By Cherie Jewell
Anxiety? Depression? Or both?
Anxiety and depression disorders are not the same, although in many ways they are similar in our brains. Depression generates emotions such as hopelessness, despair and anger. Energy levels are usually very low, and depressed people often feel overwhelmed by day-to-day tasks, as well as personal relationships.
A person with an anxiety disorder, however, experiences fear, panic or anxiety in situations where most people would not feel anxious or threatened. The sufferer may experience sudden panic or anxiety attacks without any recognized trigger, and often lives with a constant nagging worry or anxiousness. Without treatment, anxiety and depression disorders can restrict a person’s ability to work, maintain relationships, or even leave the house.
Despite their differences, both anxiety and depression treatment are similar, which may explain why the two disorders are so often confused.
In a study, 85 percent of those with major depression were also diagnosed with generalized anxiety disorder, and 35 percent had symptoms of panic disorder as well as other anxiety disorders including obsessive-compulsive disorder, and post-traumatic stress disorder (PTSD).
Where is the connection? There has been a ton of research that documents how depression and anxiety are both associated with an imbalance of the right and left pre-frontal cortex. A large number of brainwave (EEG) studies have demonstrated that the left frontal area is associated with more positive emotions and memories, and the right hemisphere is more involved in negative emotions.
When there is a biological predisposition to depression, the left frontal area is less activated. This means that such individuals are less aware of positive emotions while at the same time being more in touch with the negative emotions that are associated with the right hemisphere. Neurofeedback provides physiological assistance to balance these areas of the brain. Using neurofeedback to train the brain will help develop the skills needed to reduce or eliminate anxiety.
Can anxiety and/or depression be treated without medication? The latest research has shown that medication is only mildly more effective then placebo in treatment of depression and anxiety. In treating these conditions, neurofeedback offers an effective alternative, permanent treatment with zero side effects.
How does neurofeedback work? Neurofeedback sessions begin with first getting what is called a “brain map” using a QEEG (Quantitative Electroencephalograph). This non-invasive study is easy and is often completed within 45 minutes. Based on your brain map results, you are given two protocols to follow. These protocols are designed to train your brain by moderating your response to stress so that anxiety and depression is minimized and occurs less frequently. With sufficient training, your brain permanently learns to maintain healthier patterns on its own more consistently. Neurofeedback is like exercise or physical therapy for the brain.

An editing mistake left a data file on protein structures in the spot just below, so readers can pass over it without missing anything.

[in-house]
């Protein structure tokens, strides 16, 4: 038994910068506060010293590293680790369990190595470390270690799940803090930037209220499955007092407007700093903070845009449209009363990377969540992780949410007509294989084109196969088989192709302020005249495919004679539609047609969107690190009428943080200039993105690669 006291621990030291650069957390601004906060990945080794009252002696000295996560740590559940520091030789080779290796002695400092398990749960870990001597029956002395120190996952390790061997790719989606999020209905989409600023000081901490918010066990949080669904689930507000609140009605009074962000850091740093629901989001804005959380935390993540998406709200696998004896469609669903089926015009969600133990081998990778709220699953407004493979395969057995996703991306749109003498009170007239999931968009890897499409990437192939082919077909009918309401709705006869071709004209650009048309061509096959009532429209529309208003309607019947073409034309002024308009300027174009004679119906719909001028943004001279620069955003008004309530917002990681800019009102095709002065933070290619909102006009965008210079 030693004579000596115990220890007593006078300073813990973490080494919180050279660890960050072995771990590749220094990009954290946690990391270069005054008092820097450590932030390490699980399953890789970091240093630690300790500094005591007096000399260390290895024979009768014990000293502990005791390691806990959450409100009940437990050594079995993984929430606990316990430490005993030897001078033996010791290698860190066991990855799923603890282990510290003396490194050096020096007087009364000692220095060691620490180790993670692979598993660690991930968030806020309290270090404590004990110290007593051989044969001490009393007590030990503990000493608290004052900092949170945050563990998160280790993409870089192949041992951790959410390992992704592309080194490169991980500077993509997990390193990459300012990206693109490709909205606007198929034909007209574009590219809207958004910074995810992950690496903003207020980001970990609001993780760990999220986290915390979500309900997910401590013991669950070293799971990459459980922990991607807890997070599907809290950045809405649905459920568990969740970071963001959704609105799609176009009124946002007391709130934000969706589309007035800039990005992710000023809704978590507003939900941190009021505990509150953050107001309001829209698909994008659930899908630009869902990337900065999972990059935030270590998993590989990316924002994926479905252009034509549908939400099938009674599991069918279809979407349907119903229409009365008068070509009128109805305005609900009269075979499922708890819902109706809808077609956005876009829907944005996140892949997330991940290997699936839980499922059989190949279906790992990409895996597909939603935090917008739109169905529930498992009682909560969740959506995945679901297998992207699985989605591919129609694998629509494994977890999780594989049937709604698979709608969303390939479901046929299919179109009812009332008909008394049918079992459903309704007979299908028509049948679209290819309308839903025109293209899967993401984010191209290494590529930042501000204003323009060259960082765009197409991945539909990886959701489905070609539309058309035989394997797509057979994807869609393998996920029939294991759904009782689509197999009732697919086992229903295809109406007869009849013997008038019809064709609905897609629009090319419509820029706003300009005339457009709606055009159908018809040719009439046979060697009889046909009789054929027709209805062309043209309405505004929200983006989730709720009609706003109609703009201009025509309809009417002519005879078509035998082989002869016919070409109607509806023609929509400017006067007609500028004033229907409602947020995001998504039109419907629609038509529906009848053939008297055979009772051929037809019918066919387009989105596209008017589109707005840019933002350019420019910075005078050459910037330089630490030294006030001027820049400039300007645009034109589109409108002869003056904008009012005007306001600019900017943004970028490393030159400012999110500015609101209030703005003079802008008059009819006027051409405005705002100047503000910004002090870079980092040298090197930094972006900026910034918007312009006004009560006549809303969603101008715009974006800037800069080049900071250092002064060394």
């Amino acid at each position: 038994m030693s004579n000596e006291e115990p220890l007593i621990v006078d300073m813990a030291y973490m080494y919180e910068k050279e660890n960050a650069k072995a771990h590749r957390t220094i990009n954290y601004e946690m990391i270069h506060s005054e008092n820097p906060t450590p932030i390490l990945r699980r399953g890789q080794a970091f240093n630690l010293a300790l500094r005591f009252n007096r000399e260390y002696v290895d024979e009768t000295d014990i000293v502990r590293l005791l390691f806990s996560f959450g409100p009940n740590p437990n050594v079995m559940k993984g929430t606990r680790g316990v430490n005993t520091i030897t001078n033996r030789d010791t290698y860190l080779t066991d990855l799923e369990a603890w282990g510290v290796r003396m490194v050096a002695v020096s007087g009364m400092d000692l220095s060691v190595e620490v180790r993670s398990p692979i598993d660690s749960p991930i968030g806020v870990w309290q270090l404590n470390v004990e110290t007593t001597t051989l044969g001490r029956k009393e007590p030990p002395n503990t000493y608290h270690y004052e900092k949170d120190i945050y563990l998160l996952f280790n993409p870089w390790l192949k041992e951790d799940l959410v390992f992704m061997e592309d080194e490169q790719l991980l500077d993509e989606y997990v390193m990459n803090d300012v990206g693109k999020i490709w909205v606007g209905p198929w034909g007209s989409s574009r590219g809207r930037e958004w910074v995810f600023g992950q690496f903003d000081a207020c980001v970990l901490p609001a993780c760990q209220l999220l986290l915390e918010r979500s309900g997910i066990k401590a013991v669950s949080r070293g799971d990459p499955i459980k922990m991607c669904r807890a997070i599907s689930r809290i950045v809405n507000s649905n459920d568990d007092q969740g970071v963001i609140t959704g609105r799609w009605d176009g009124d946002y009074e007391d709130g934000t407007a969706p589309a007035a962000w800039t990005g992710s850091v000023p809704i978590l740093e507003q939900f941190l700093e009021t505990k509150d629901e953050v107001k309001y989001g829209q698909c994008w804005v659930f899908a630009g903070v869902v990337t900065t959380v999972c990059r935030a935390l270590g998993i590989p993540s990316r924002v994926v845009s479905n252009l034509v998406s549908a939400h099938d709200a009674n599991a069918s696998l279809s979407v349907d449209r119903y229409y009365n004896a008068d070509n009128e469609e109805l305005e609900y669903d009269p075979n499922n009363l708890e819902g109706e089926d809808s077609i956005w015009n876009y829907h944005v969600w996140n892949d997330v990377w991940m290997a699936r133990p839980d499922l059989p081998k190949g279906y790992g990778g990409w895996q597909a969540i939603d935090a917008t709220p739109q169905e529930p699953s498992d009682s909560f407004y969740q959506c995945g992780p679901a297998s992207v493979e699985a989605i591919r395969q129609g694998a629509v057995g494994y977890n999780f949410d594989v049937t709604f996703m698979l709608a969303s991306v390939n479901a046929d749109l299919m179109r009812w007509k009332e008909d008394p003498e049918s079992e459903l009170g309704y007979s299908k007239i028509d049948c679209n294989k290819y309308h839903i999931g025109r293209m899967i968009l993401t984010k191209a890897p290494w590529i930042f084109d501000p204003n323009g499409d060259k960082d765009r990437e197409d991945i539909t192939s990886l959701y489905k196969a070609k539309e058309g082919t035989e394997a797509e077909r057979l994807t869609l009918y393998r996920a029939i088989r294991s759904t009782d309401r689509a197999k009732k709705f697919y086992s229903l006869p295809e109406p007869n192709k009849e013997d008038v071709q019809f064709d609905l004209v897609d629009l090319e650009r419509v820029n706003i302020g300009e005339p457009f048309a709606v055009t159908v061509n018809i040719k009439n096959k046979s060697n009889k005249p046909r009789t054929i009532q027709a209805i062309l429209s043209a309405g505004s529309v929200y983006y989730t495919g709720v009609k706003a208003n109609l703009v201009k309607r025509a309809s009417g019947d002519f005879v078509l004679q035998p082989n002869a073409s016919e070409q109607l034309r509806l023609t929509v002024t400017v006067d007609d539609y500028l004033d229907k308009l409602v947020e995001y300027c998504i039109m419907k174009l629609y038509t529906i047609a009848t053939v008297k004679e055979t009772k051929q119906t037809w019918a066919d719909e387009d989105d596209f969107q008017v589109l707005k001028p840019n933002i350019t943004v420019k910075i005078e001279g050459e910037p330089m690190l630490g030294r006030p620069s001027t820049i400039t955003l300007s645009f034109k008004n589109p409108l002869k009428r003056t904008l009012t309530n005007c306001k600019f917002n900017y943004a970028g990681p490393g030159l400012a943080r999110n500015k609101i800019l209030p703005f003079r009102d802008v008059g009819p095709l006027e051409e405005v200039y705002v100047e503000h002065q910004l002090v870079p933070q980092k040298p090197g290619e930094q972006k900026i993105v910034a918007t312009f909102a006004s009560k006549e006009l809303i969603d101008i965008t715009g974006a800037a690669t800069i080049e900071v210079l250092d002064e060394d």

What is a neurofeedback session like? Typically, a protocol recommends between 20 to 40 sessions. During a session, a sensor will be placed on both sides of your head and ears. You sit in a comfortable chair and watch your favorite TV show or movie. Neurofeedback uses audio and visual cues to change timing and activation patterns in the brain. As the session starts, you will hear and see occasional “skips” that only last a second in the video you are watching. This is the signal that prompts your brain to “reset” and optimize itself. Neurofeedback training is non-invasive. We are not shocking the brain; we are reinforcing when the brain wave’s function in an optimal fashion for the task at hand.
Neurofeedback is one of the quickest and most efficient ways to teach people how to help themselves, and it’s completely non-pharmaceutical. It has been used for many years with solid, proven results. Completing neurofeedback can decrease the need for dependence upon medications and improve quality of life by teaching the brain to make healthier patterns on a more consistent basis. The brain will learn how to decrease anxiety and depression while allowing your mood to improve.
Cherie Jewell is a neurofeedback technician at the T. Murray Wellness Center. For more information about neurofeedback or to schedule and appointment, visit the website tmurraywellness.com/neurofeedback, or call (603) 447-3112.